Leeds City Council executive member for Leisure Councillor John Procter said:
“It’s a testament to how far The Carriageworks has come in the few short years since it opened that it can attract artists of this calibre. The theatre is going from strength-to-strength and is sure to have another hit on its hands with the visit of Julian Clary.”

Since graduating from Goldsmiths College University, London in the Eighties with a degree in English Drama, Julian Clary has gone on to become one of the country’s most recognisable entertainers, and during his 17 years in the business has turned his hand to comedy, acting, presenting, writing and even performing as a novice dancer on the BBC’s Strictly Come Dancing, where he reached the final.
Julian has appeared on Television programmes ranging from Friday Night Live (Ch4), Sticky Moments and Terry and Julian, It’s Only TV But I Like It, four ITV Christmas pantomimes, Come And Have A Go and Who Do You Think You Are? for BBC1.
For more information on the Carriageworks visit

Notes to editors:

1. Press tickets and interviews available on request. Tickets available from the Box Office on 0113 2243801 or online at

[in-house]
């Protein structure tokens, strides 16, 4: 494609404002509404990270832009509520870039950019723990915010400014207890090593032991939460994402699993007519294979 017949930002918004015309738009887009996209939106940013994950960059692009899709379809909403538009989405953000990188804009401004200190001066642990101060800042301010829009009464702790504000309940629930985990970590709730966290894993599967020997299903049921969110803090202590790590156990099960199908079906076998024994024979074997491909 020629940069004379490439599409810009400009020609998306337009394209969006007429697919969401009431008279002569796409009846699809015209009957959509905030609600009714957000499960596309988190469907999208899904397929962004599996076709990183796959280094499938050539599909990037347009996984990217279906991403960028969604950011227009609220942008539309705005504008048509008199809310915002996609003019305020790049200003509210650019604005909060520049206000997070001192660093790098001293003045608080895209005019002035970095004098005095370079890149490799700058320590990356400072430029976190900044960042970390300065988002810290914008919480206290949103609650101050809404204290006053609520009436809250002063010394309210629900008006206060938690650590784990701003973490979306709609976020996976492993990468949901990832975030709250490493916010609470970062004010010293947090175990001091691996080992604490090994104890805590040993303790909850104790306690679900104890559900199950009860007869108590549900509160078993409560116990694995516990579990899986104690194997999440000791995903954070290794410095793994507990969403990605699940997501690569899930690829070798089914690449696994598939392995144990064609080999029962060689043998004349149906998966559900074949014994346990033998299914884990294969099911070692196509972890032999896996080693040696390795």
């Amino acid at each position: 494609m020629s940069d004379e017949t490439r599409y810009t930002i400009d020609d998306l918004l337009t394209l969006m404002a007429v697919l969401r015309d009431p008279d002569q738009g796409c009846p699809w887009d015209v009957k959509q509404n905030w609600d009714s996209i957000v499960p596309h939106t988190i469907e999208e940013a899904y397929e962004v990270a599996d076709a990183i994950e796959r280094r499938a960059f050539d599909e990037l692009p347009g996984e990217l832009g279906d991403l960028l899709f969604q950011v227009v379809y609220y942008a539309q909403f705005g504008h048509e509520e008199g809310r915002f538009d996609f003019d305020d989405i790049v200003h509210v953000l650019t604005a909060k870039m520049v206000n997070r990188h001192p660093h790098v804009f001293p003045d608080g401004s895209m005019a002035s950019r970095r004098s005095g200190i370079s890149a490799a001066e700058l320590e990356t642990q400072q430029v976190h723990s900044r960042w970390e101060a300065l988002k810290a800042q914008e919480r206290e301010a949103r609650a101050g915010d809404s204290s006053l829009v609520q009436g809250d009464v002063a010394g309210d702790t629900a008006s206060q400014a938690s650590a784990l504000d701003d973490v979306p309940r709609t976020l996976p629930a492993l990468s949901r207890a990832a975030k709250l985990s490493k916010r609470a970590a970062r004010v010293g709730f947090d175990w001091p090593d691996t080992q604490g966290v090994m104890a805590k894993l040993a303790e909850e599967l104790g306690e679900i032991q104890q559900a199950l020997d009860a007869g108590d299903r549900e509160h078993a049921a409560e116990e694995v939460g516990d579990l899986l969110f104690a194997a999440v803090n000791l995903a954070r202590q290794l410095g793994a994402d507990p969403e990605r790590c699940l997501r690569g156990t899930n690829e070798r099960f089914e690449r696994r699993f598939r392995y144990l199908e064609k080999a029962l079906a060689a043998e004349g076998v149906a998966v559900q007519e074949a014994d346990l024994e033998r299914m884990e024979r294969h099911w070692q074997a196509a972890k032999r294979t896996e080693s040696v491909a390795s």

2. The Carriageworks is a thriving theatre at the heart of Leeds’ Millennium Square. It showcases the best new national and regional performance with a dynamic programme of theatre, dance, comedy and film. At the same time it provides support to young and emerging theatre makers, offering them a key platform to develop their work. The Carriageworks also gives opportunities for members of the local community to take part in a variety of high quality arts activities, and is home to the Leeds Civic Arts Guild. This is an umbrella group of performing societies offering the opportunity for local people to experience making theatre in a fully-functioning professional venue.

Julian Clary

He has toured the United Kingdom, Australia and New Zealand many times and also appeared in Boy George’s memorable West End musical, Taboo and as the Emcee in Cabaret at London’s Lyric Theatre. His indelible impact on the entertainment world was recognised in 2001 when he was awarded ‘the big red book’ by Michael Aspel on This Is Your Life.
His autobiography, A Young Man's Passage, was published by Ebury Press in June 2006 and was a Sunday Times bestseller, and his first novel, Murder Most Fab, was published in 2007. He has just finished dancing with Lilia Kopylova on the Strictly Come Dancing Live tour and his second novel, Devil In Disguise, is published by Ebury Press in May 2009.


For media enquiries please contact:
Catherine Milburn,
Learning and Leisure Communications Assistant
on 0113 247 8285

Leeds councillors asked to approve a 2.5 per cent council tax rise